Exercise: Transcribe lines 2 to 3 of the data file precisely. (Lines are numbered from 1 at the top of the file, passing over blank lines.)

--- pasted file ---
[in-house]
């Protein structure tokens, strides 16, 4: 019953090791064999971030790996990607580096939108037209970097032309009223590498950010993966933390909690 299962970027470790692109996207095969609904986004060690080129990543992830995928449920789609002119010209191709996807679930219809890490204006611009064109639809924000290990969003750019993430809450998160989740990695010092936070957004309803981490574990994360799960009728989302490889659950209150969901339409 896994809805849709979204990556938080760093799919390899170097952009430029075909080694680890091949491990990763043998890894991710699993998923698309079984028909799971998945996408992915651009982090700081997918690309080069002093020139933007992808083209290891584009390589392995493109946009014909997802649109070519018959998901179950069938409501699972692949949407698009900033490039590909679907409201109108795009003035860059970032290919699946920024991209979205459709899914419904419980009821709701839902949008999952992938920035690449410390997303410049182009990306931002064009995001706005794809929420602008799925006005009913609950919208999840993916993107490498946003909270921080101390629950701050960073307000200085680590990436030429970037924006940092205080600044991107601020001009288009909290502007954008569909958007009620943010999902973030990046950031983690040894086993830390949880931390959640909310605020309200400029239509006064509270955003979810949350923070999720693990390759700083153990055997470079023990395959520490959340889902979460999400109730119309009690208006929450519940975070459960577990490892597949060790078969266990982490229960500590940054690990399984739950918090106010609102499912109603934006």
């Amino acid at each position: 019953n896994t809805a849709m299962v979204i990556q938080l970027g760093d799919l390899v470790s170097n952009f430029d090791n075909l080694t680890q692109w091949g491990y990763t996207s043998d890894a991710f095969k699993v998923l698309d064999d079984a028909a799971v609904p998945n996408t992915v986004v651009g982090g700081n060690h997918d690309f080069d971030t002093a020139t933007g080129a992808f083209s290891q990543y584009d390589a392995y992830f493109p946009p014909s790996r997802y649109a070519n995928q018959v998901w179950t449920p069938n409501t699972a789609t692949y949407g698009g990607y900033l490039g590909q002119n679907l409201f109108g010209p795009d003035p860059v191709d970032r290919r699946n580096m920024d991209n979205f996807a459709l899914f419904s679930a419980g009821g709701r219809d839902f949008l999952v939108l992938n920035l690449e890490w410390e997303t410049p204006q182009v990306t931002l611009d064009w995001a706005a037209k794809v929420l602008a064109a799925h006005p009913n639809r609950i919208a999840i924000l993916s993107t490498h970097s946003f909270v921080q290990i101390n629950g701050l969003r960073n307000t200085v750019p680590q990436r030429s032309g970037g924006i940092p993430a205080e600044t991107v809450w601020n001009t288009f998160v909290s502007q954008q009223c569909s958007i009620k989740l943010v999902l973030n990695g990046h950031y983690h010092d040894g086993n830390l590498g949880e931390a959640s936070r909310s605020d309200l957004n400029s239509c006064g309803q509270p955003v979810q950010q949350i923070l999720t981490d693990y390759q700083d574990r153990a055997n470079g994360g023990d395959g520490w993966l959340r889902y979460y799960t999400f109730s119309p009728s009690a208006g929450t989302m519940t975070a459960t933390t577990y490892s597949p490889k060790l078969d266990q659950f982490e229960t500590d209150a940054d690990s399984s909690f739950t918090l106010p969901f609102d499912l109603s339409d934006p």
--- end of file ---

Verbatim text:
């Protein structure tokens, strides 16, 4: 019953090791064999971030790996990607580096939108037209970097032309009223590498950010993966933390909690 299962970027470790692109996207095969609904986004060690080129990543992830995928449920789609002119010209191709996807679930219809890490204006611009064109639809924000290990969003750019993430809450998160989740990695010092936070957004309803981490574990994360799960009728989302490889659950209150969901339409 896994809805849709979204990556938080760093799919390899170097952009430029075909080694680890091949491990990763043998890894991710699993998923698309079984028909799971998945996408992915651009982090700081997918690309080069002093020139933007992808083209290891584009390589392995493109946009014909997802649109070519018959998901179950069938409501699972692949949407698009900033490039590909679907409201109108795009003035860059970032290919699946920024991209979205459709899914419904419980009821709701839902949008999952992938920035690449410390997303410049182009990306931002064009995001706005794809929420602008799925006005009913609950919208999840993916993107490498946003909270921080101390629950701050960073307000200085680590990436030429970037924006940092205080600044991107601020001009288009909290502007954008569909958007009620943010999902973030990046950031983690040894086993830390949880931390959640909310605020309200400029239509006064509270955003979810949350923070999720693990390759700083153990055997470079023990395959520490959340889902979460999400109730119309009690208006929450519940975070459960577990490892597949060790078969266990982490229960500590940054690990399984739950918090106010609102499912109603934006």
């Amino acid at each position: 019953n896994t809805a849709m299962v979204i990556q938080l970027g760093d799919l390899v470790s170097n952009f430029d090791n075909l080694t680890q692109w091949g491990y990763t996207s043998d890894a991710f095969k699993v998923l698309d064999d079984a028909a799971v609904p998945n996408t992915v986004v651009g982090g700081n060690h997918d690309f080069d971030t002093a020139t933007g080129a992808f083209s290891q990543y584009d390589a392995y992830f493109p946009p014909s790996r997802y649109a070519n995928q018959v998901w179950t449920p069938n409501t699972a789609t692949y949407g698009g990607y900033l490039g590909q002119n679907l409201f109108g010209p795009d003035p860059v191709d970032r290919r699946n580096m920024d991209n979205f996807a459709l899914f419904s679930a419980g009821g709701r219809d839902f949008l999952v939108l992938n920035l690449e890490w410390e997303t410049p204006q182009v990306t931002l611009d064009w995001a706005a037209k794809v929420l602008a064109a799925h006005p009913n639809r609950i919208a999840i924000l993916s993107t490498h970097s946003f909270v921080q290990i101390n629950g701050l969003r960073n307000t200085v750019p680590q990436r030429s032309g970037g924006i940092p993430a205080e600044t991107v809450w601020n001009t288009f998160v909290s502007q954008q009223c569909s958007i009620k989740l943010v999902l973030n990695g990046h950031y983690h010092d040894g086993n830390l590498g949880e931390a959640s936070r909310s605020d309200l957004n400029s239509c006064g309803q509270p955003v979810q950010q949350i923070l999720t981490d693990y390759q700083d574990r153990a055997n470079g994360g023990d395959g520490w993966l959340r889902y979460y799960t999400f109730s119309p009728s009690a208006g929450t989302m519940t975070a459960t933390t577990y490892s597949p490889k060790l078969d266990q659950f982490e229960t500590d209150a940054d690990s399984s909690f739950t918090l106010p969901f609102d499912l109603s339409d934006p």